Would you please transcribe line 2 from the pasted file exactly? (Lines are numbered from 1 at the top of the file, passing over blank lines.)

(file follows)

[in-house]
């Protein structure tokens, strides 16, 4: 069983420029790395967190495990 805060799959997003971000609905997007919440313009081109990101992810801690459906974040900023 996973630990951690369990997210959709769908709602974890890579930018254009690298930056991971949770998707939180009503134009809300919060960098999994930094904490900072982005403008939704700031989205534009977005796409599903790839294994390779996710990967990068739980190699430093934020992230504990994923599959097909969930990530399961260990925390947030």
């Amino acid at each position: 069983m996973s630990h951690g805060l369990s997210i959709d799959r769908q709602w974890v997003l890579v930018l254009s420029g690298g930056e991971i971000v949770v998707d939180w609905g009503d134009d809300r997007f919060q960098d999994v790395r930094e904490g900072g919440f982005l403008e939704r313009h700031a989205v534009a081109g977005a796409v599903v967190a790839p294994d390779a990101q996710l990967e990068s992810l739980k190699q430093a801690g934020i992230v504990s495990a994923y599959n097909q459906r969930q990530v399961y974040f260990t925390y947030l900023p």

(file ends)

């Protein structure tokens, strides 16, 4: 069983420029790395967190495990 805060799959997003971000609905997007919440313009081109990101992810801690459906974040900023 996973630990951690369990997210959709769908709602974890890579930018254009690298930056991971949770998707939180009503134009809300919060960098999994930094904490900072982005403008939704700031989205534009977005796409599903790839294994390779996710990967990068739980190699430093934020992230504990994923599959097909969930990530399961260990925390947030």